The fancy term is ‘technoculture,’ but we know it more simply as accessibility. Not just with one another using cellular or Snapchat, but through the implication of technology in every aspect of our lives. We use it for ordering meals at restaurants, checking who’s at the door when our ‘smart system’ dings, comparing calories while walking the grocery aisles, updating our status, and all the wonderful (or not so wonderful) things these last few decades have given us. In diet culture, we’ve seen technoculture weave its way into delivery services. Companies like Jenny Craig, Lite N’ Easy and Hello Fresh emphasise how their weekly delivery boxes are quick, delicious, and won’t break your diet. Well, they’re also way too dear and resemble hospital food.

2. Made By Us, For Us

As a society, we’re responsible for what is created. Yes, some may argue that technology is evolving much faster than we can keep up with, but I believe that it can only progress via engagement. We, as individuals, generally love technology. The new iPhone comes out and everyone flocks to Apple like seagulls swarming hot chips. And look what happened to apps such as Fruit Ninja and Subway Surfers. They started off as humble games before quickly turning into an ad-fest for clickbait and in-app purchases. It’s the same deal for technologies like MyFitnessPal. Someone came up with the idea to share their fitness progress, paired it with competitive dieting, and then thought it would be a great idea to make it free to access for all ages. 17 years later it’s the hallmark of disordered eating and diet culture.

3. Medias Align

Take a moment to consider just how far technology and media have come since, say, your first mobile. I remember getting an iPod touch in fourth grade for Christmas, and being over the moon at the prospect of a camera roll. It meant I could play Minecraft on a handheld device instead of a desktop, and could make god-awful iMovies to show my babysitters.

While my parents slowly caved to the Apple world, technology began merging. iPhones soon became a mini television, with 9NOW and 10play on top of Netflix streaming. What’s more, iPads began taking a new role: work devices, and Apple released a 4x4cm phone: the Apple Watch. There’s a fancy word for all this. It’s called convergence, technological convergence.

In the diet culture world, this means iPhones, iPads, watches and televisions are inescapable, and simply push ideologies further as we interact. You walked up some stairs? Now your watch is telling you ‘that burned 90 calories!’ And while you check if MyFitnessPal has calculated your steps, you document the nitty-gritty of that eggs on toast you had for breakfast. Why? To see if you can afford that muffin from Starbucks at morning tea. Surprise, the restriction hasn’t changed, and you’re still disappointed. Ta-da! That’s convergence in diet culture, baby.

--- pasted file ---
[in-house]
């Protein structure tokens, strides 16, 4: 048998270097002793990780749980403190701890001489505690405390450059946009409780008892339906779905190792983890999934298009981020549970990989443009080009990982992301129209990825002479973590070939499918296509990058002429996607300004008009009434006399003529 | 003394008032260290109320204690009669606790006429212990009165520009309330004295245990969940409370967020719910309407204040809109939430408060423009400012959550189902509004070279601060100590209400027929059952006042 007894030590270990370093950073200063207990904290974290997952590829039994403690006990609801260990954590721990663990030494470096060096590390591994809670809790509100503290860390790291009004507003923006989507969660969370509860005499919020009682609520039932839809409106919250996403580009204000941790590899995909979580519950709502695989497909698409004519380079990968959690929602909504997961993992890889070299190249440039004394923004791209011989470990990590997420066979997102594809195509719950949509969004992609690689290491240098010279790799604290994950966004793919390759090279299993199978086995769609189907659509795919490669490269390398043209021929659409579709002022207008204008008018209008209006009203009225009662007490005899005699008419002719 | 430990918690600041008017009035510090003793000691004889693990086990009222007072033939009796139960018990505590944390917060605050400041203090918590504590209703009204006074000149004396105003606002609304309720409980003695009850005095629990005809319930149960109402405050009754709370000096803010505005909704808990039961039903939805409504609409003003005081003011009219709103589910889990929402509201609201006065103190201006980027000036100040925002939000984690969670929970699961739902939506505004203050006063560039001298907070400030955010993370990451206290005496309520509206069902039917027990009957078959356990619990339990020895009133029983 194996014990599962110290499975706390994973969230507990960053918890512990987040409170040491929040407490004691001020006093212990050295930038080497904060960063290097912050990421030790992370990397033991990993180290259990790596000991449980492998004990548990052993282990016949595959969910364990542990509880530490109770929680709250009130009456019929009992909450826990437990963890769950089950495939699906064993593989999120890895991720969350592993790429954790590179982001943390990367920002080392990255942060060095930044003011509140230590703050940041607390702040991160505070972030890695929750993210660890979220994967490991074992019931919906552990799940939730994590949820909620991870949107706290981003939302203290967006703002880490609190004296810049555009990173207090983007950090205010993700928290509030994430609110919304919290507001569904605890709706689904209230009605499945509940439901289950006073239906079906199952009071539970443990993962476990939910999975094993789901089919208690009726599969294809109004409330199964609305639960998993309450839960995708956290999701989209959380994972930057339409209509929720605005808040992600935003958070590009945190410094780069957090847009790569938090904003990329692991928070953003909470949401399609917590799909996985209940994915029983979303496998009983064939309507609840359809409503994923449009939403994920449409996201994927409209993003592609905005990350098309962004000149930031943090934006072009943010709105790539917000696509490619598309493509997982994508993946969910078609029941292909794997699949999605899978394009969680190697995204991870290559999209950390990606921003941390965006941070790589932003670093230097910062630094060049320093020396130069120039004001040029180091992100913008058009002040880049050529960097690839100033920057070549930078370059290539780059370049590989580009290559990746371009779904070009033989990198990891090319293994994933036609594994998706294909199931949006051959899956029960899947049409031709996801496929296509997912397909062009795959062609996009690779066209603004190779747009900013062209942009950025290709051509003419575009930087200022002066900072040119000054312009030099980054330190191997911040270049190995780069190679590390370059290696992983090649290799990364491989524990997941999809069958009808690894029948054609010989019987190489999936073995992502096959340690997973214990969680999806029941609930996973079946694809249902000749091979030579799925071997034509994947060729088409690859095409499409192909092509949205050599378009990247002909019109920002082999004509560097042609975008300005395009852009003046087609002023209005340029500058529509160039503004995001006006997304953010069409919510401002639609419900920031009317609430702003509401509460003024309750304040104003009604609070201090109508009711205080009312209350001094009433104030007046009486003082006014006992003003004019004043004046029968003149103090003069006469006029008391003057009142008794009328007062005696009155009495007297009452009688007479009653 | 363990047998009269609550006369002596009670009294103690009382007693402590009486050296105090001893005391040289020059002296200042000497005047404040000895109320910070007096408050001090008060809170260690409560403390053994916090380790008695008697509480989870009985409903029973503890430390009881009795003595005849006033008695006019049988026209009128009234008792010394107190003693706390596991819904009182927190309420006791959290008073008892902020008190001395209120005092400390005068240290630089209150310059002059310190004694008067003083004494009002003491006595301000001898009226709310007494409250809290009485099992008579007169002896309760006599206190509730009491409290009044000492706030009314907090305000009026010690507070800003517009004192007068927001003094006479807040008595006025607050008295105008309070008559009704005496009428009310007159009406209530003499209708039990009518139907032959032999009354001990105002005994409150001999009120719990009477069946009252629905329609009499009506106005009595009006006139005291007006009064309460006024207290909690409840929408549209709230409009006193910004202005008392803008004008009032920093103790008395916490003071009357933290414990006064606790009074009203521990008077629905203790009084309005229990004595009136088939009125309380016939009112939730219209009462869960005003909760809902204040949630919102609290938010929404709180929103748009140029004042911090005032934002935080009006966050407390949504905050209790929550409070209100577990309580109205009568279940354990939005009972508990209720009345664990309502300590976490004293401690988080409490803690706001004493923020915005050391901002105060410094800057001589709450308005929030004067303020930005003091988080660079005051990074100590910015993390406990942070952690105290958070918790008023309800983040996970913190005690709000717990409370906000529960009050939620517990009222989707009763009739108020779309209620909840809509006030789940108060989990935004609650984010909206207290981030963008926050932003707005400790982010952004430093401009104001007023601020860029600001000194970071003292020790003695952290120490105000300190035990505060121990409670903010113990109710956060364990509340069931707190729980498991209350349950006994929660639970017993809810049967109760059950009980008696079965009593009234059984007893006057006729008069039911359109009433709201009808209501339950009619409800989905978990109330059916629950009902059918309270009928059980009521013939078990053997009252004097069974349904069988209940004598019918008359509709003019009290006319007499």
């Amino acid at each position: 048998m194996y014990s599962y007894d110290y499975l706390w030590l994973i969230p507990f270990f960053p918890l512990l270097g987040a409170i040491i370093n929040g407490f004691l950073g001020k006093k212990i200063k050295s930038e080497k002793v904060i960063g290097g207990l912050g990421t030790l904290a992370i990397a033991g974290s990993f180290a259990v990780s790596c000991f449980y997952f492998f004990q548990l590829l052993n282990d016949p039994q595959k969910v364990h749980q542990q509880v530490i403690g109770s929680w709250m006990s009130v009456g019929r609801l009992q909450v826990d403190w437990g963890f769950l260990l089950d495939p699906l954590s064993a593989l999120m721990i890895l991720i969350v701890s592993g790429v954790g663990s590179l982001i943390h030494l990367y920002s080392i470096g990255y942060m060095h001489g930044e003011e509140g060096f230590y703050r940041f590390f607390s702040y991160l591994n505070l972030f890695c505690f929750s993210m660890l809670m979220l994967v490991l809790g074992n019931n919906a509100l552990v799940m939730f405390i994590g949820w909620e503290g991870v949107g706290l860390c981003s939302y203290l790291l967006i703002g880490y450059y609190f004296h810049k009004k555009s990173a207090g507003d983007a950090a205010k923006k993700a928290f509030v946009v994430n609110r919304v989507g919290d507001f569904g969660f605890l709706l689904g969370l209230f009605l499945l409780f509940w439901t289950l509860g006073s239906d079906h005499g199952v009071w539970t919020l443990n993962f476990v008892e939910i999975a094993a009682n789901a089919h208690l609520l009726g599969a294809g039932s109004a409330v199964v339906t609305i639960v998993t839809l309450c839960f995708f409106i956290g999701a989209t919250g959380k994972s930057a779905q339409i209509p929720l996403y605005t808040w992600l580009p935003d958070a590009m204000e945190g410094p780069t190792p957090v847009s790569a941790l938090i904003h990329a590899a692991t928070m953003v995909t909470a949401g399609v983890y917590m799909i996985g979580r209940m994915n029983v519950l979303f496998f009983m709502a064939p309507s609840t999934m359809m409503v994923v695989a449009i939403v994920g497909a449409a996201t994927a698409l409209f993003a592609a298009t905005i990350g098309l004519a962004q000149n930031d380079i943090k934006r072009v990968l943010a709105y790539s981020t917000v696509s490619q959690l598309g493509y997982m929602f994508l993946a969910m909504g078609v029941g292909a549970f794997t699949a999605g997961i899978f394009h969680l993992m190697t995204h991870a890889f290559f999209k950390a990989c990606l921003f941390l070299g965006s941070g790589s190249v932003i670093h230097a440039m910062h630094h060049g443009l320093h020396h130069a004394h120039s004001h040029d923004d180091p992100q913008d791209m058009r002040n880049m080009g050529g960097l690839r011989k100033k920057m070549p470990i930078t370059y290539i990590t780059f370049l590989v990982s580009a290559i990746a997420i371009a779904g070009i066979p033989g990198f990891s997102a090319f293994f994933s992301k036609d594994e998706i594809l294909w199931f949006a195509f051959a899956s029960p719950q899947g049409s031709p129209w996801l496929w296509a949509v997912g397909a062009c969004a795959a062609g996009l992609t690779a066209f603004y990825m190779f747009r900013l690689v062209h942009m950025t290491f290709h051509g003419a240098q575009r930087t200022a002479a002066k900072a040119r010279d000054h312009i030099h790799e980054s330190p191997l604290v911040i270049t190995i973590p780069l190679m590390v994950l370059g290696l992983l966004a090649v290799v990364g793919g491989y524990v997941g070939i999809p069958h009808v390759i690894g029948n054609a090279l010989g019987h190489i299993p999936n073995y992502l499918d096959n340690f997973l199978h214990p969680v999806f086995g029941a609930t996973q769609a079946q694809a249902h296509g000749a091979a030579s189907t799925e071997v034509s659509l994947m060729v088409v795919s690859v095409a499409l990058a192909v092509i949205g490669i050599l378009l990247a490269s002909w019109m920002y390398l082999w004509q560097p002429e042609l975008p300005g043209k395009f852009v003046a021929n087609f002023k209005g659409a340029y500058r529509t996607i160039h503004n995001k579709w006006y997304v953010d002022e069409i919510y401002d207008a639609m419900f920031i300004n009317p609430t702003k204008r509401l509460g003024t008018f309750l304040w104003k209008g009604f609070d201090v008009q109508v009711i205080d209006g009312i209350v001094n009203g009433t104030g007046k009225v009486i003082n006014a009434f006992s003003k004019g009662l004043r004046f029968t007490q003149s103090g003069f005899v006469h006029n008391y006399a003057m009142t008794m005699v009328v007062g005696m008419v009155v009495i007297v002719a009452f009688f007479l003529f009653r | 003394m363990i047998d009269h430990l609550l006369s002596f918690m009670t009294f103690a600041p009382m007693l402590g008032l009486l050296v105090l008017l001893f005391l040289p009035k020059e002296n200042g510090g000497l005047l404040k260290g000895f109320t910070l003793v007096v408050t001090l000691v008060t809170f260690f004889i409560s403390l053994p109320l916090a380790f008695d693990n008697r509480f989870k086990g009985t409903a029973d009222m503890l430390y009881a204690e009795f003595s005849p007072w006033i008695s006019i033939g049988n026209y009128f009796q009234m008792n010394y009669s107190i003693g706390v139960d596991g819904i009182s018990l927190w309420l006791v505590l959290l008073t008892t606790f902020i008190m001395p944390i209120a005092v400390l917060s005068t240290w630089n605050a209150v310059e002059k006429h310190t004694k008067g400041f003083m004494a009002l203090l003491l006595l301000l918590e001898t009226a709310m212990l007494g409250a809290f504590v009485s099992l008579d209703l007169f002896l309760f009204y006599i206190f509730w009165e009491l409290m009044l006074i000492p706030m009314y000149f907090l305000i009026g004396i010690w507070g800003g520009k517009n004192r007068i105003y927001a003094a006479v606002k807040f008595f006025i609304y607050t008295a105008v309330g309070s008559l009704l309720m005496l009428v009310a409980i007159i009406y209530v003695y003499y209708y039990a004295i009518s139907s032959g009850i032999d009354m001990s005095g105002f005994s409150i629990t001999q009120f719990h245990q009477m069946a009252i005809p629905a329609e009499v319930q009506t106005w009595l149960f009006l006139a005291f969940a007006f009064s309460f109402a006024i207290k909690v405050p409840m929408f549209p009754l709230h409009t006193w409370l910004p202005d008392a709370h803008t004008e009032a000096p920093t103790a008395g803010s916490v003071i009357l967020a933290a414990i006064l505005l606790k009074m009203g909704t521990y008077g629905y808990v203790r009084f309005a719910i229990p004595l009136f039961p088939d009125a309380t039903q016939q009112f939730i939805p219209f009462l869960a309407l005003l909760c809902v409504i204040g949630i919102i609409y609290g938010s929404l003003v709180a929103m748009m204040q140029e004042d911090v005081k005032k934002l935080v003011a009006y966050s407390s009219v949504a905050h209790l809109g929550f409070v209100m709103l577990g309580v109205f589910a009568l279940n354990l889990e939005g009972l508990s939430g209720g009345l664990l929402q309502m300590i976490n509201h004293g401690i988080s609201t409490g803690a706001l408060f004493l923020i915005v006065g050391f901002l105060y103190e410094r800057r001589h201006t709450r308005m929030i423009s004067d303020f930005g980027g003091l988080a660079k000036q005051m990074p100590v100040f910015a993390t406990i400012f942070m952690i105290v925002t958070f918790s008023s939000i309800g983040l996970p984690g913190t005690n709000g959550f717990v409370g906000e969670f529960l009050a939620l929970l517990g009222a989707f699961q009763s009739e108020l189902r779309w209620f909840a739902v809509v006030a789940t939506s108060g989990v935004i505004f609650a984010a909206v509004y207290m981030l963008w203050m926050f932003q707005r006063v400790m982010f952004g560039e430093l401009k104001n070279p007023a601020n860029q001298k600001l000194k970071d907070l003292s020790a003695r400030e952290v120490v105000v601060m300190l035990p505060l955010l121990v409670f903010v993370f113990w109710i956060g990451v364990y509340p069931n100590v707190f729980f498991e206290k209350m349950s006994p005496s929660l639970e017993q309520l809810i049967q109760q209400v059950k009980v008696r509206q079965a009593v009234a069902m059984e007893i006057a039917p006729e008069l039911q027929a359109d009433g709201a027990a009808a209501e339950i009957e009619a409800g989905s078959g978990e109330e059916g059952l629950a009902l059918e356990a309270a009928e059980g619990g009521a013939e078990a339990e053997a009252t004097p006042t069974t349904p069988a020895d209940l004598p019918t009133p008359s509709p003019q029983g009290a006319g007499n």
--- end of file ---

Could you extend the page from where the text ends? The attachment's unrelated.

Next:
4. It Has It ‘All’

Here’s where we meet the sister of technological convergence: cultural convergence. It plays on the same mentality that technology is slowly morphing together, and therefore bringing with it a new sense of connection (and connectivity). Where it differs, however, is the fact cultural convergence places more emphasis on people conforming as a result. My favourite example is one I only recently found: Weight Watchers Digital. It has all the tips and tricks of MyFitnessPal, with the added bonus of costing a limb. Sounds thrilling. While it's evidently just another pretty-looking restrictive diet, the program is already thriving. But why?

When it comes to convergence (especially cultural), there are three things that must be present: content, commerce and community. I don’t need to explain what the content of diet culture is, because we see and hear it everywhere. Commerce is seen explicitly when companies like Weight Watchers, Lite N’ Easy, and Jenny Craig convince people to purchase services in order to obtain their 'body goals.' Whether it be a one-off shop or subscription-based, it counts. The community (which can be alternated with the term cult) is unfortunately comprised of those who engage in said commerce. If I were to create a daily task-list for these community members, it may look something this this:

1)    Think about food and exercise excessively 
2)    Scan every crumb I consume 
3)    Feel guilty 
4)    Take photo of half-naked self to compare with community 
5)    Weigh self at any time possible  
6)    Only eat from strict meal plan or I won’t make any progress 
7)    Feel extra guilty